The 8088 provided an address space of one megabyte.

The IBM PC allocated that address space as 640K RAM (not that the 5150 could physically take that much, but the address space was allocated) followed by 384K everything else (BIOS ROM, video memory, other memory mapped expansion cards etc.)

It has been argued that this was a mistake, because when the foreseeable need for more address space was satisfied, that upper 384K left a hole in the address space, with RAM before and after it. That it would've been better to put the other stuff at the beginning of the address space, followed by the 640K RAM.

But as far as I can see, it doesn't really matter. If we fast-forward to the 386, where a typical system has several megabytes of RAM, it seems to me that it should be possible to provide all of that in a linear chunk starting at one megabyte and also mirror the first part of it into the first 640K, but in any case, I don't see that the difficulty is really affected by which way around the first megabyte is mapped.

Why was the arrangement chosen with RAM in the first part of the address space? Was it a purely arbitrary choice, or was there some technical reason?

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    The reset vector for the 8088/8086 is at 0xFFFF0, which is just below 1MB. So you'd have to have some ROM there to be able to boot up. – brhans Apr 7 '19 at 2:58
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    Also, the interrupt vector table in the 8088/8086 started at 0x00000. While you can shift it around on later x86 models, having no RAM there would break compatibility with lots of legacy DOS programs. So you need RAM there, no matter if it's mirrored or not mirrored. – dirkt Apr 7 '19 at 6:48

[This Answer focuses on the reason why RAM at low address and ROM at high address, as the usual ramblings about the 640Ki border have been made in other places an amasse (*1)]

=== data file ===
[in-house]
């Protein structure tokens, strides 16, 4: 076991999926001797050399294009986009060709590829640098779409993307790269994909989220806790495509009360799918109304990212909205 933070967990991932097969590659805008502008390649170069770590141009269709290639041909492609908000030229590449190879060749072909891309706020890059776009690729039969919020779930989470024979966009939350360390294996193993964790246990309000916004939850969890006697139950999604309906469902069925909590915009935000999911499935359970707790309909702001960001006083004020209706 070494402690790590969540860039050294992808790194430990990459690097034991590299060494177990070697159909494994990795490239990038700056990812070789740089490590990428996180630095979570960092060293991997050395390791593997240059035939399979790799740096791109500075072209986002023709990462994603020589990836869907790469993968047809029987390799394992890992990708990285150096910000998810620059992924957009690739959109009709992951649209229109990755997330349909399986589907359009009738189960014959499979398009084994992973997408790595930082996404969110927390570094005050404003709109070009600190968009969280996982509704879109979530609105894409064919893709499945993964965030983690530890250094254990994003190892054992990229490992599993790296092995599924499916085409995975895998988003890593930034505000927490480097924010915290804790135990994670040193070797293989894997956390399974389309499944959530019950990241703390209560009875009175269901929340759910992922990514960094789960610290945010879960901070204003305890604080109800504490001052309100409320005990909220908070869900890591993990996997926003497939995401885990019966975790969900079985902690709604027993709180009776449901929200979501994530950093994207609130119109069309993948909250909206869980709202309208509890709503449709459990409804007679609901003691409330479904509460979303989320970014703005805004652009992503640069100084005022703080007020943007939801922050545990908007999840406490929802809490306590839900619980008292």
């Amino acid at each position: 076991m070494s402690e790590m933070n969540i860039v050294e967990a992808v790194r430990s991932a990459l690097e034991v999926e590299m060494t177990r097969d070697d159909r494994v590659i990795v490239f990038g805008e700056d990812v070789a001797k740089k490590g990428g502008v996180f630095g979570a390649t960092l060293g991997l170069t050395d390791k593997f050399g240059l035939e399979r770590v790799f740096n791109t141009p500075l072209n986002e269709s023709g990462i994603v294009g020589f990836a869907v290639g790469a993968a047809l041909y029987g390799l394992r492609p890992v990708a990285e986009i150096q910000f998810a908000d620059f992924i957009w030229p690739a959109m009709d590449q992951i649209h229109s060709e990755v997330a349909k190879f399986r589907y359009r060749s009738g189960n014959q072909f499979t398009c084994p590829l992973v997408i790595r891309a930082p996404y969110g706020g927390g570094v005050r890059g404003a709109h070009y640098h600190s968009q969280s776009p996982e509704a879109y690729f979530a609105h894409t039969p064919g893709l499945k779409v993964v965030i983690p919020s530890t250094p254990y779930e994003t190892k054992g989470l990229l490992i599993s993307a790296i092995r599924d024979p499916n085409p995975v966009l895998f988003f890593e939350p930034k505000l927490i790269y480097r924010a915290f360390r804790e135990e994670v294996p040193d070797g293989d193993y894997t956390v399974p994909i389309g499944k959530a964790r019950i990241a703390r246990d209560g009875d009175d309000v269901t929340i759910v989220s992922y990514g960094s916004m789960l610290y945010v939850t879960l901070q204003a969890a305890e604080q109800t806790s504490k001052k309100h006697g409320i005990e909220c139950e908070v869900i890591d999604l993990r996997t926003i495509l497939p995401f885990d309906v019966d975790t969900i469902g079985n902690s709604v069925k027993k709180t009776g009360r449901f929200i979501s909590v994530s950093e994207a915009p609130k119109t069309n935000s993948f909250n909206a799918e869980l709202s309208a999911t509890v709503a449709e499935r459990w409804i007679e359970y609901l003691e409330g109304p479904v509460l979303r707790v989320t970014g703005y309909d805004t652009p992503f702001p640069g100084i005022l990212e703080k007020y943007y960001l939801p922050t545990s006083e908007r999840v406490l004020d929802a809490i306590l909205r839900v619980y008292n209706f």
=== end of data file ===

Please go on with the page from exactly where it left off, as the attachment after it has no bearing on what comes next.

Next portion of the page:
Why was the arrangement chosen with RAM in the first part of the address space?

It's the way Intel laid out the 8086.

The CPU starts execution at FFFF:0000, thus ROM had to be up there.

Intel learned from the success of the 8080 (and follow up Z80) as CPU for general purpose computers with variable programming (aka PCs). Here it is a great plus if entry points / vector tables can be set up and changed during run time. >The basic 8080 concept with restarts in low memory (Reset at 0000 and so on) works great for an embedded system. But for a computer it must be possible to change them from ROM configuration to some value the OS or a loaded user program needs. But at the same time, at least the entry for reset must be in some ROM (like) to make the machine boot at all.

Handling that problem for an 8080/8085/Z80 ended up in three solutions:

  1. ROM at 0000h, each and every call to a restart gets first processed by ROM routines and at some point, if at all handed over to loaded (user/OS) code

  2. ROM at 0000h, all calls (*2) get handed to a user pointer table via a jump indirect stub of various kind

  3. ROM at 0000h, much like the first, but it gets replaced by RAM at runtime, enabling variable handling routines.

Any of these either limits functionality, adds processing time or needs additional hardware. Uncool.

For the 8086, its designers tried to break from these limits by separating Reset which always needs to be handled in ROM from all other exceptions to allow dynamic setup. Thus the CPU starts executing with segment FFFFh, offset 0000h while the vector table is located at Segment 0000h (*3) offset 0000h. As a result no hardware for switching out ROMs was needed, while at the same time the shortest possible code path for (variable target) exceptions was enabled. Lesson learned (*4,*5).